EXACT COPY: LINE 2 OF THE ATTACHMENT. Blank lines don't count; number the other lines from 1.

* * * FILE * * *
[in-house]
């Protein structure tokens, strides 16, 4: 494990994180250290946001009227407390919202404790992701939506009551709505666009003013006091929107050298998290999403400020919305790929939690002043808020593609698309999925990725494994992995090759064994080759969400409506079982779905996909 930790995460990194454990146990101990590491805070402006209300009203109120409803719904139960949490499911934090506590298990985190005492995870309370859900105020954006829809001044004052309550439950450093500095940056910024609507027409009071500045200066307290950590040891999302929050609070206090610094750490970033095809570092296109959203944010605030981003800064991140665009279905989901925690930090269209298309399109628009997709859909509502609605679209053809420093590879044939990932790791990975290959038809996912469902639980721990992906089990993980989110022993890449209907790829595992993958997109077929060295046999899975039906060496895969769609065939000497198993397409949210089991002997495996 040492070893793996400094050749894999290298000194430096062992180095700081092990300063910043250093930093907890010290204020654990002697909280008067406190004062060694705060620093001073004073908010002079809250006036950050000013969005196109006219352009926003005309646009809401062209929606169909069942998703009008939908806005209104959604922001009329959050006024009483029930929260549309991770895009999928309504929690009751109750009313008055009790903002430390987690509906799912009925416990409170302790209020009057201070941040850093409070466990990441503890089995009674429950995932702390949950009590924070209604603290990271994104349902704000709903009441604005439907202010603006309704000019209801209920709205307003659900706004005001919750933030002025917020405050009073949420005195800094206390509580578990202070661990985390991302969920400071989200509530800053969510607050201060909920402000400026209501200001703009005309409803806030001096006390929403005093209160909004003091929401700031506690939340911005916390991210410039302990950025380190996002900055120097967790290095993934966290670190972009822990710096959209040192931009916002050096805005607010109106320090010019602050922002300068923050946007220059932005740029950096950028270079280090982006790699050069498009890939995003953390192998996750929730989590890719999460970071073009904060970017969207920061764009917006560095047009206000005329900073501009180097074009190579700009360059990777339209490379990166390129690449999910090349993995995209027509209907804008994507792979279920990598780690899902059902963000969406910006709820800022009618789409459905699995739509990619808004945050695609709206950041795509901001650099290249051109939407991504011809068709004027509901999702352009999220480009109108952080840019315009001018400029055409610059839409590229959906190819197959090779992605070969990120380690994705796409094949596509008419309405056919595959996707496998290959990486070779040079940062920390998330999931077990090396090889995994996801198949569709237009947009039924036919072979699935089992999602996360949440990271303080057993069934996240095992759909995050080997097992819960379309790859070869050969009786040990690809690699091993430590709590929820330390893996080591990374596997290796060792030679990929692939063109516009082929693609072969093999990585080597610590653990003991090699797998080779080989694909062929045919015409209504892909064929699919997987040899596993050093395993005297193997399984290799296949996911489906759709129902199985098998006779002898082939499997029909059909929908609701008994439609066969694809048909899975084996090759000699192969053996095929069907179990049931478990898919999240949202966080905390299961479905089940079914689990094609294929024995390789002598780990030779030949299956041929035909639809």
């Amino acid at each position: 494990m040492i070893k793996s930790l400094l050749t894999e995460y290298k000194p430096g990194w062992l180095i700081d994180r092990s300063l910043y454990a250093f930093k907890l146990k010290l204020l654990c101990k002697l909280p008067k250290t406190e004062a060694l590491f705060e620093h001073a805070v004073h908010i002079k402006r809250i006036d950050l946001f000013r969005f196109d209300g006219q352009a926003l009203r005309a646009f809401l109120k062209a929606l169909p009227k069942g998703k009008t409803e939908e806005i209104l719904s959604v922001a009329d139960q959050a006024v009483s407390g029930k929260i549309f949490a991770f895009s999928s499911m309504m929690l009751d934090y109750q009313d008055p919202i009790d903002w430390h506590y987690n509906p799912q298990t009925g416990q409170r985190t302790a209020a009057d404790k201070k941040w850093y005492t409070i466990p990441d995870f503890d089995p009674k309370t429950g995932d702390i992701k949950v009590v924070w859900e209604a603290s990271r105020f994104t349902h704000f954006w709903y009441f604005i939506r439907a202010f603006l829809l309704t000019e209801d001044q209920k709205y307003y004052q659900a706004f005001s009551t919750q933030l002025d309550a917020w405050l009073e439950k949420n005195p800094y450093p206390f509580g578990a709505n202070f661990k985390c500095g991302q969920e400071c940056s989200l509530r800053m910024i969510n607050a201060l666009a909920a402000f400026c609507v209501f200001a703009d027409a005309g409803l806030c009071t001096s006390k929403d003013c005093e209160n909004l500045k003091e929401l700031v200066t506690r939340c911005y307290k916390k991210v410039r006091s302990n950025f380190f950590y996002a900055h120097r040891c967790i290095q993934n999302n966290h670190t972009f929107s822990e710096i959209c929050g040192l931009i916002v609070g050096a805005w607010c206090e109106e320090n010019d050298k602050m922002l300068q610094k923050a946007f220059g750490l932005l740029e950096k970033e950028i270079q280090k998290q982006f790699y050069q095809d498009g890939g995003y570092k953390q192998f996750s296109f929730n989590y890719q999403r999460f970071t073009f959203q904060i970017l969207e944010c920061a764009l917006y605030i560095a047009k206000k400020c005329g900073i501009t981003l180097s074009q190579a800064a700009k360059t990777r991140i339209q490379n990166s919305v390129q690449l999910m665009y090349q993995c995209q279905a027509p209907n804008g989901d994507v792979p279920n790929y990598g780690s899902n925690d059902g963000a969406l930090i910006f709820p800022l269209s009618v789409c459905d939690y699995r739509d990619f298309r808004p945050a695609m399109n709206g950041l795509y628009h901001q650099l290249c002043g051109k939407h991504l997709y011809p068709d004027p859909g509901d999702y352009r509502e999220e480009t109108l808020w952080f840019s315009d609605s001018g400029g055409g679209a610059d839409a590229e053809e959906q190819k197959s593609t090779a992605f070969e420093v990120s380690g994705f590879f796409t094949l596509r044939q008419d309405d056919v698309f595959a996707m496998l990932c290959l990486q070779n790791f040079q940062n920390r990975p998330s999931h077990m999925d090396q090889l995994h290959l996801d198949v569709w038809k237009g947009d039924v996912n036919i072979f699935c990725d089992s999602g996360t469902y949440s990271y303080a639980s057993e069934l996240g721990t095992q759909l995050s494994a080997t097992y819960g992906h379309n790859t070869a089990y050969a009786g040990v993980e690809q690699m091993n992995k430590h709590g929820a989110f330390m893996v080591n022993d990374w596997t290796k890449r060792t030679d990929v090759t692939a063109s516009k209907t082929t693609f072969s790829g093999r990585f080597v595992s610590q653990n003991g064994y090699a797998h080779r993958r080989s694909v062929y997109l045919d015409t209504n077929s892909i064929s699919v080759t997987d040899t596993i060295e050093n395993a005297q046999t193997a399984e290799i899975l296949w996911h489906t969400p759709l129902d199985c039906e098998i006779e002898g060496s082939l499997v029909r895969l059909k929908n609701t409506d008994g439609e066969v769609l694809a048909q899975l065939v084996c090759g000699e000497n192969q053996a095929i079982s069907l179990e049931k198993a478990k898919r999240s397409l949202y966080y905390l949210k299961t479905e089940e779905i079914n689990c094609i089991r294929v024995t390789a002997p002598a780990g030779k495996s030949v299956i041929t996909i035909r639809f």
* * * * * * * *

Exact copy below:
């Protein structure tokens, strides 16, 4: 494990994180250290946001009227407390919202404790992701939506009551709505666009003013006091929107050298998290999403400020919305790929939690002043808020593609698309999925990725494994992995090759064994080759969400409506079982779905996909 930790995460990194454990146990101990590491805070402006209300009203109120409803719904139960949490499911934090506590298990985190005492995870309370859900105020954006829809001044004052309550439950450093500095940056910024609507027409009071500045200066307290950590040891999302929050609070206090610094750490970033095809570092296109959203944010605030981003800064991140665009279905989901925690930090269209298309399109628009997709859909509502609605679209053809420093590879044939990932790791990975290959038809996912469902639980721990992906089990993980989110022993890449209907790829595992993958997109077929060295046999899975039906060496895969769609065939000497198993397409949210089991002997495996 040492070893793996400094050749894999290298000194430096062992180095700081092990300063910043250093930093907890010290204020654990002697909280008067406190004062060694705060620093001073004073908010002079809250006036950050000013969005196109006219352009926003005309646009809401062209929606169909069942998703009008939908806005209104959604922001009329959050006024009483029930929260549309991770895009999928309504929690009751109750009313008055009790903002430390987690509906799912009925416990409170302790209020009057201070941040850093409070466990990441503890089995009674429950995932702390949950009590924070209604603290990271994104349902704000709903009441604005439907202010603006309704000019209801209920709205307003659900706004005001919750933030002025917020405050009073949420005195800094206390509580578990202070661990985390991302969920400071989200509530800053969510607050201060909920402000400026209501200001703009005309409803806030001096006390929403005093209160909004003091929401700031506690939340911005916390991210410039302990950025380190996002900055120097967790290095993934966290670190972009822990710096959209040192931009916002050096805005607010109106320090010019602050922002300068923050946007220059932005740029950096950028270079280090982006790699050069498009890939995003953390192998996750929730989590890719999460970071073009904060970017969207920061764009917006560095047009206000005329900073501009180097074009190579700009360059990777339209490379990166390129690449999910090349993995995209027509209907804008994507792979279920990598780690899902059902963000969406910006709820800022009618789409459905699995739509990619808004945050695609709206950041795509901001650099290249051109939407991504011809068709004027509901999702352009999220480009109108952080840019315009001018400029055409610059839409590229959906190819197959090779992605070969990120380690994705796409094949596509008419309405056919595959996707496998290959990486070779040079940062920390998330999931077990090396090889995994996801198949569709237009947009039924036919072979699935089992999602996360949440990271303080057993069934996240095992759909995050080997097992819960379309790859070869050969009786040990690809690699091993430590709590929820330390893996080591990374596997290796060792030679990929692939063109516009082929693609072969093999990585080597610590653990003991090699797998080779080989694909062929045919015409209504892909064929699919997987040899596993050093395993005297193997399984290799296949996911489906759709129902199985098998006779002898082939499997029909059909929908609701008994439609066969694809048909899975084996090759000699192969053996095929069907179990049931478990898919999240949202966080905390299961479905089940079914689990094609294929024995390789002598780990030779030949299956041929035909639809």